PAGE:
Schlumberger is currently trading at $55.23 per share and has a Graham number of $26.04, which implies that it is 112.12% above its fair value. We calculate the Graham number as follows:
√(22.5 * 5 year average earnings per share * book value per share) = √(22.5 * -1.91 * 12.45) = 26.04
The Graham number is one of seven factors that Graham enumerates in Chapter 14 of The Intelligent Investor for determining whether a stock offers a margin of safety. Rather than use the Graham number by itself, its best to consider it alongside the following fundamental metrics:
Sales Revenue Should Be No Less Than $500 million
For Schlumberger, average sales revenue over the last 5 years has been $27,600,600,000, so in the context of the Graham analysis the stock has impressive sales revenue. Originally the threshold was $100 million, but since the book was published in the 1970s it's necessary to adjust the figure for inflation.
Current Assets Should Be at Least Twice Current Liabilities
We calculate Schlumberger's current ratio by dividing its total current assets of $15,003,000,000 by its total current liabilities of $12,018,000,000. Current assets refer to company assets that can be transferred into cash within one year, such as accounts receivable, inventory, and liquid financial instruments. Current liabilities, on the other hand, refer to those that will come due within one year. Schlumberger’s current assets outweigh its current liabilities by a factor of 1.25 only.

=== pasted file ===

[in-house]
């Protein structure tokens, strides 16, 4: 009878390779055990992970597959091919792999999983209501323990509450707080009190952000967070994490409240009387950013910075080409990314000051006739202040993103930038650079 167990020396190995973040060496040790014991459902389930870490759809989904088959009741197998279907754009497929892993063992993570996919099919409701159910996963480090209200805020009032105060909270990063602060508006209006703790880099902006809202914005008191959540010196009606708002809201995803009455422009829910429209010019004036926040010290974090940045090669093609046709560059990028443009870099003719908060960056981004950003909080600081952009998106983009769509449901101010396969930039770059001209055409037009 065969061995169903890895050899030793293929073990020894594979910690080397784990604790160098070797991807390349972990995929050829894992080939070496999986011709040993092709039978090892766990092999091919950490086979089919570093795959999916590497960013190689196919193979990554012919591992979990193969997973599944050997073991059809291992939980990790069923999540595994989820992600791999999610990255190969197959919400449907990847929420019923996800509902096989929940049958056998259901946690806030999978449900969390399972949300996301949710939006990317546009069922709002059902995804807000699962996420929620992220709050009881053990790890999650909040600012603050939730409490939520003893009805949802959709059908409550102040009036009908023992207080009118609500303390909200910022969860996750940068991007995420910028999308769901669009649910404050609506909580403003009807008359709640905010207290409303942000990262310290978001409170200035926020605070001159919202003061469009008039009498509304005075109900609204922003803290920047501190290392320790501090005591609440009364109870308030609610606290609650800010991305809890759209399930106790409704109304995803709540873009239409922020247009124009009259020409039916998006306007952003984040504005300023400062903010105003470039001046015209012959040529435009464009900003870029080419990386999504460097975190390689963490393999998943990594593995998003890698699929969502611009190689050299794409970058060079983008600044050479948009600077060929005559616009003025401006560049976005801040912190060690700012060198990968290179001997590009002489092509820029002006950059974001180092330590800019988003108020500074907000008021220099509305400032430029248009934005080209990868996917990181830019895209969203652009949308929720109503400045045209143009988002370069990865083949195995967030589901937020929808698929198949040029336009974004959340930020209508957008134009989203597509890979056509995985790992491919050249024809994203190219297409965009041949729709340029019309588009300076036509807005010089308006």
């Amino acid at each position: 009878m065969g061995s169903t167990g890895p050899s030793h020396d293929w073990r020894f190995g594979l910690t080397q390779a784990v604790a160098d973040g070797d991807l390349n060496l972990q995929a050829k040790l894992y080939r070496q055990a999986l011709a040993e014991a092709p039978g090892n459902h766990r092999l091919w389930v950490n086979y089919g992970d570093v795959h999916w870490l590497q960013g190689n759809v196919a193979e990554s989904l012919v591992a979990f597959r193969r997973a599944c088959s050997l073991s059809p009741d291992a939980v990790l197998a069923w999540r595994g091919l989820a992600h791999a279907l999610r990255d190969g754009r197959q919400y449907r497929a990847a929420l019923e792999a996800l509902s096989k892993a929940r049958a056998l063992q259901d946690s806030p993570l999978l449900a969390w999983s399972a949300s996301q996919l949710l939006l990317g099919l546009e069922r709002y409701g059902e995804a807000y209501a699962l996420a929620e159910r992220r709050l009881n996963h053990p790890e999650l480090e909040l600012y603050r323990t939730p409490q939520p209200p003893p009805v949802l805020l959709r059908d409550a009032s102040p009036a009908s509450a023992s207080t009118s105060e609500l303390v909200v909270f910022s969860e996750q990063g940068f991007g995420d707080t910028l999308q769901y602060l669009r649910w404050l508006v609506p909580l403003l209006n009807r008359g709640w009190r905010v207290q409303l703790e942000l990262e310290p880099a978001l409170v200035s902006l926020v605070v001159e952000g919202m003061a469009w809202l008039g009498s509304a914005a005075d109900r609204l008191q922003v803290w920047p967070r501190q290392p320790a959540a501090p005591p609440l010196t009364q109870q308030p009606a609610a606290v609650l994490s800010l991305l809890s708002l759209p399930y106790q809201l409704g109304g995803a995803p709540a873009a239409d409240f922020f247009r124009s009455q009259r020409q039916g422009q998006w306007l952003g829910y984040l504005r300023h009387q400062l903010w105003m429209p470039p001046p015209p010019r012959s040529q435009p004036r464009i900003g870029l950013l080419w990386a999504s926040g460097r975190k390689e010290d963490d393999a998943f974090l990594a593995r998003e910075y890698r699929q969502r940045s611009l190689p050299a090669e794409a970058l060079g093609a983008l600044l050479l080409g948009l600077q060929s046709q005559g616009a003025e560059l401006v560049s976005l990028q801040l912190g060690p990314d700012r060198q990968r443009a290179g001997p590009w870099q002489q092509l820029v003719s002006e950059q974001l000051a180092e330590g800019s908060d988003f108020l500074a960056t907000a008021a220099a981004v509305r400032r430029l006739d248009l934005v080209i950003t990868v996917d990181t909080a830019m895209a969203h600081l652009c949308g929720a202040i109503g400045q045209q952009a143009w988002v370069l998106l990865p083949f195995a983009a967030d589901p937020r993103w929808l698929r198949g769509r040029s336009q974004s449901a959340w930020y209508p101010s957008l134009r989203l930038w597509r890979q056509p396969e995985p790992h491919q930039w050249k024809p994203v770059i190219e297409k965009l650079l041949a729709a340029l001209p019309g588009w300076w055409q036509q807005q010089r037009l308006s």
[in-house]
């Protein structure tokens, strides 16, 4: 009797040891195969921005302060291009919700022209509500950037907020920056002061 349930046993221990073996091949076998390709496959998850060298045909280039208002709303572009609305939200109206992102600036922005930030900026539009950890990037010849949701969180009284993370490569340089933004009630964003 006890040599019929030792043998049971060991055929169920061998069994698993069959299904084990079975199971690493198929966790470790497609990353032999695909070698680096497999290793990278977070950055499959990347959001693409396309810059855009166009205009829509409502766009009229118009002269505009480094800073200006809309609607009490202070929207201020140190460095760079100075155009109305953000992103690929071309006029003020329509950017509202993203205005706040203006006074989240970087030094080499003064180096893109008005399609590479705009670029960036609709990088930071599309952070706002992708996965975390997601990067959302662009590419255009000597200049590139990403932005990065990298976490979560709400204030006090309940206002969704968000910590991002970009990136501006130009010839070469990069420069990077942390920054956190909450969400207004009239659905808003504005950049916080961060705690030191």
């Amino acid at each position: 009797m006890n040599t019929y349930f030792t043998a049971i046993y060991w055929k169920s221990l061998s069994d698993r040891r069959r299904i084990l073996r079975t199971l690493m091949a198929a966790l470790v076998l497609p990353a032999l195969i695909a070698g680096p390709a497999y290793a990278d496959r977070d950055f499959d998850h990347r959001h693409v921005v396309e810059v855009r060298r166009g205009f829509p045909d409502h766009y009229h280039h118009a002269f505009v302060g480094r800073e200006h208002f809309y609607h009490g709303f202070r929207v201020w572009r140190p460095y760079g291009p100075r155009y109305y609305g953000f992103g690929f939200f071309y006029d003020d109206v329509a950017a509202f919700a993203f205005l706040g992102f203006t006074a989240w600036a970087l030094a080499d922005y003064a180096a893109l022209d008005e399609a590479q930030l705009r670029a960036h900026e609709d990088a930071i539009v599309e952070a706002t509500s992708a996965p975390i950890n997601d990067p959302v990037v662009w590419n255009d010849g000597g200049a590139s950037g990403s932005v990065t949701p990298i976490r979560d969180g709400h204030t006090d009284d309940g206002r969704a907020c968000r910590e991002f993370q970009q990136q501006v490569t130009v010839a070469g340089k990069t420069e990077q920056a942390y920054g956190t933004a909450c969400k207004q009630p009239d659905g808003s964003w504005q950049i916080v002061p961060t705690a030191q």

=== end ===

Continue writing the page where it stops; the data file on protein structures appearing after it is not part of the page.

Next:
The Company’s Long-term Debt Should Not Exceed its Net Current Assets
This means that its ratio of debt to net current assets should be 1 or less. Since Schlumberger’s debt ratio is 1.21, the company has too much debt. We calculate Schlumberger’s debt to net current assets ratio by dividing its total long term of debt of $3,600,000,000 by its current assets minus total current liabilities.
The Stock Should Have a Positive Level of Retained Earnings Over Several Years
Schlumberger had positive retained earnings from 2008 to 2022 with an average of $26,269,400,000. Retained earnings are the sum of the current and previous reporting periods' net asset amounts, minus all dividend payments. It's a similar metric to free cash flow, with the difference that retained earnings are accounted for on an accrual basis.
There Should Be a Record of Uninterrupted Dividend Payments Over the Last 20 Years
Schlumberger has offered a regular dividend since at least 2007. The company has returned a 1.82% dividend yield over the last 12 months.
A Minimum Increase of at Least One-third in Earnings per Share (EPS) Over the Past 10 Years
We are going to compare Schlumberger's earnings per share averages from the two 'bookends' of the 16 year period for which we have data. The first bookend comprises the years 2007, 2008, and 2009, whose EPS values of $4.20, $4.45, and $2.59 average out to $3.75. Next we look at the years 2020, 2021, and 2022, whose values of $-7.57, $1.32, and $2.39 average out to $-1.29. The growth rate between the two averages does not meet Graham's standard since it is -134.4%.
Although it has a record of positive earnings and dividends, Schlumberger does not have the profile of a defensive stock according to Benjamin Graham's criteria because in addition to trading far above its fair value, it has:
- an average current ratio
- too much debt
- decreasing earnings per share